English blog

"the virgin will become pregnant"

03-02-2012 - Posted by Andre Piet

Question: Matthew, in chapter 1:22-23, refers to the prophecy of Isaiah (7:14) about a damsel who would become pregnant and give birth to a son. But does the context in the book of Isaiah not make it clear that it is concerning a son in the days of Ahaz? In addition, does Isaiah not also speaks of a damsel, as opposed to Matthew, who writes about a ‘virgin’? What to make of it? Answer: Indeed, Isaiah speaks about events that would occur in the life of the then-reigning king Ahaz. That is very emphatically said.

Wherefore, Yahweh Himself will give a sign to you (= Ahaz): Behold! the damsel shall be pregnant and bear a son, and you call his name Emmanu-El (…) For ere the lad will know to reject evil and choose good, forsaken shall be the ground which you are irritating, of the presence of its two kings.” Isaiah 7:14,16 (CLV)

These words undeniably show that Isaiah’s words are dated. They relate to Isaiah’s own time. But does this mean that Isaiah’s words have been fulfilled, at that time, i.e., have been given their complete fulfilment? No, because the complete fulfilment would take place not until six centuries later. The LORD would again give a sign to the royal house of David. A damsel from the house of David would become pregnant and bear a son, who would rightly be called Emmanu-El, which means, “God with us’. The boy that was born in Ahaz’ house, indeed, was given the name Emmanu-El, but this became fully true only when God, in Christ (see 2Cor.5:19), came to us, by way of Himself begetting new life in Mary, without the intervention of a man. It is for that reason that Matthew writes:

Now the whole of this has occurred that that may be fulfilled which is declared by the Lord through the prophet, saying: “Lo! The virgin shall be pregnant And shall be bringing forth a Son, And they shall be calling His name ‘Emmanuel,'” which is, being construed, “God with us.” Matthew 1:22-23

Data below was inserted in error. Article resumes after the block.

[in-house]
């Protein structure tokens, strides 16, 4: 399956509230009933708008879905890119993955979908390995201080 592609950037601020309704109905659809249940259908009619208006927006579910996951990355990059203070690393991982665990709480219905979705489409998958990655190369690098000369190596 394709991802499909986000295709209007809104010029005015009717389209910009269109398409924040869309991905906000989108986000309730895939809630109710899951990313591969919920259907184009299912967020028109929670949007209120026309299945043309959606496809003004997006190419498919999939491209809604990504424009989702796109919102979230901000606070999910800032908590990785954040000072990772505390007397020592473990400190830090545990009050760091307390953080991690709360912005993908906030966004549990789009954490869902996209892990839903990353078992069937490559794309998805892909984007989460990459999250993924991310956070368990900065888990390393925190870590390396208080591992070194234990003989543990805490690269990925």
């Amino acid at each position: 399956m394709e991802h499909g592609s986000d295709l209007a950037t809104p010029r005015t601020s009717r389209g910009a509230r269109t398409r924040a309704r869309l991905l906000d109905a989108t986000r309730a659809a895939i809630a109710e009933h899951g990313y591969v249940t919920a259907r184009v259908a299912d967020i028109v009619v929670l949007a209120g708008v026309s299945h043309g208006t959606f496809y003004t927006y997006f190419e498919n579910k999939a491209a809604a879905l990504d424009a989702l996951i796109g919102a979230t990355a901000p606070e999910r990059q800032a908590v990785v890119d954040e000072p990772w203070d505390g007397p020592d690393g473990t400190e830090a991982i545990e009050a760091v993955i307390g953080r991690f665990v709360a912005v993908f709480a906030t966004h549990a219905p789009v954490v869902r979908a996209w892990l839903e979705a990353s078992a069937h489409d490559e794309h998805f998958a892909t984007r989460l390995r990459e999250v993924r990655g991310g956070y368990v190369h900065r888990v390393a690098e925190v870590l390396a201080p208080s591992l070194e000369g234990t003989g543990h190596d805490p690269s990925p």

One question remains. Why does Matthew use the word “virgin”, while Isaiah speaks about a “damsel”? The reason is that Matthew was not quoting the Hebrew Bible, but the Greek translation of the Old Testament, the so-called Septuagint translation. Greek was the universal language in those days and all the Jews who lived abroad used this translation. In Isaiah 7:14 (in the Septuagint) the Hebrew word for “damsel” (alma) was rendered with “virgin” (parthenos). That is not fully correct. For a damsel is not necessarily a virgin. But when it comes to the fulfillment, this choice of words is very much “to the point”, because Mary, besides being a damsel, also, was still a virgin. In addition, when a virgin becomes pregnant, this may rightly be called a sign! This is especially so, when, exactly in this way, the truth of the naming is realized: Emmanu-El, God with us! The conclusion must be that Isaiah’s words primarily pertained to his own day, but were fulfilled when the virgin Mary became pregnant and gave birth to the Son of God. ————————————– * The specific Hebrew word for “virgin” is betulah (2Sam.13:18). The Hebrew word almah denotes a young, unmarried woman. Rebekah, at the well, is so called (Gen.24:43) and Miriam who stood guard at her brother, was called an almah (Ex.2:8). ——————————— translation: Peter Feddema